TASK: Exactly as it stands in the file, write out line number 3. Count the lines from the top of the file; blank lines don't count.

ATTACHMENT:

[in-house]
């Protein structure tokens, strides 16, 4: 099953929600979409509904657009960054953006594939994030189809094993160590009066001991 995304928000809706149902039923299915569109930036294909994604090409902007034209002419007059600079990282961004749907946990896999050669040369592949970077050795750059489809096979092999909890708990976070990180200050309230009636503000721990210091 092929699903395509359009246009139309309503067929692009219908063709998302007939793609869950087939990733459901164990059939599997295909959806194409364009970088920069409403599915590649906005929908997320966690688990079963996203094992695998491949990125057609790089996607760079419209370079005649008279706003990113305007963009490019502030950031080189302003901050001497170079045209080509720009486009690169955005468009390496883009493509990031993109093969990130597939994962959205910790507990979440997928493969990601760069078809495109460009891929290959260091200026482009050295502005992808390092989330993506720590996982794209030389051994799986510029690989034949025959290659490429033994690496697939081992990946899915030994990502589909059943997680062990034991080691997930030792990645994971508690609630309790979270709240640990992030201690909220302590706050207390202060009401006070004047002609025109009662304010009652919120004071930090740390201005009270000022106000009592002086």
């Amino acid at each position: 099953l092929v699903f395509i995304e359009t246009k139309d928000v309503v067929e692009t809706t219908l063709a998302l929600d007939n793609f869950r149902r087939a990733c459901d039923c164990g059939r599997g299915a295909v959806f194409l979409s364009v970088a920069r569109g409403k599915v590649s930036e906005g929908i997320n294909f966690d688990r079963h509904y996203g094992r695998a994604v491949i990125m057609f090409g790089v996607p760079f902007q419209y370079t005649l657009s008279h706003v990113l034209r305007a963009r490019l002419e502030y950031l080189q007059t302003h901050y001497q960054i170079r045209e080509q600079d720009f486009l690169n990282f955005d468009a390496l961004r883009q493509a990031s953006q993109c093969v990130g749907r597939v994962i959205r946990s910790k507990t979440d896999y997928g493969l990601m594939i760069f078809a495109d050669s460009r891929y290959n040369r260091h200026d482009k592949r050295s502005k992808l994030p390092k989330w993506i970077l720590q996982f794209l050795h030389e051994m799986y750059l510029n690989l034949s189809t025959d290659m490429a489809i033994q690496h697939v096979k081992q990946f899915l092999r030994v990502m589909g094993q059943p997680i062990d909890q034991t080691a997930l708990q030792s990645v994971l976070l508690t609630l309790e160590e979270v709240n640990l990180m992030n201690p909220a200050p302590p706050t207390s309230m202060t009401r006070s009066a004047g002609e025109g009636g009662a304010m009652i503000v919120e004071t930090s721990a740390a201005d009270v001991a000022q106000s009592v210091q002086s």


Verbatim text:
């Amino acid at each position: 099953l092929v699903f395509i995304e359009t246009k139309d928000v309503v067929e692009t809706t219908l063709a998302l929600d007939n793609f869950r149902r087939a990733c459901d039923c164990g059939r599997g299915a295909v959806f194409l979409s364009v970088a920069r569109g409403k599915v590649s930036e906005g929908i997320n294909f966690d688990r079963h509904y996203g094992r695998a994604v491949i990125m057609f090409g790089v996607p760079f902007q419209y370079t005649l657009s008279h706003v990113l034209r305007a963009r490019l002419e502030y950031l080189q007059t302003h901050y001497q960054i170079r045209e080509q600079d720009f486009l690169n990282f955005d468009a390496l961004r883009q493509a990031s953006q993109c093969v990130g749907r597939v994962i959205r946990s910790k507990t979440d896999y997928g493969l990601m594939i760069f078809a495109d050669s460009r891929y290959n040369r260091h200026d482009k592949r050295s502005k992808l994030p390092k989330w993506i970077l720590q996982f794209l050795h030389e051994m799986y750059l510029n690989l034949s189809t025959d290659m490429a489809i033994q690496h697939v096979k081992q990946f899915l092999r030994v990502m589909g094993q059943p997680i062990d909890q034991t080691a997930l708990q030792s990645v994971l976070l508690t609630l309790e160590e979270v709240n640990l990180m992030n201690p909220a200050p302590p706050t207390s309230m202060t009401r006070s009066a004047g002609e025109g009636g009662a304010m009652i503000v919120e004071t930090s721990a740390a201005d009270v001991a000022q106000s009592v210091q002086s």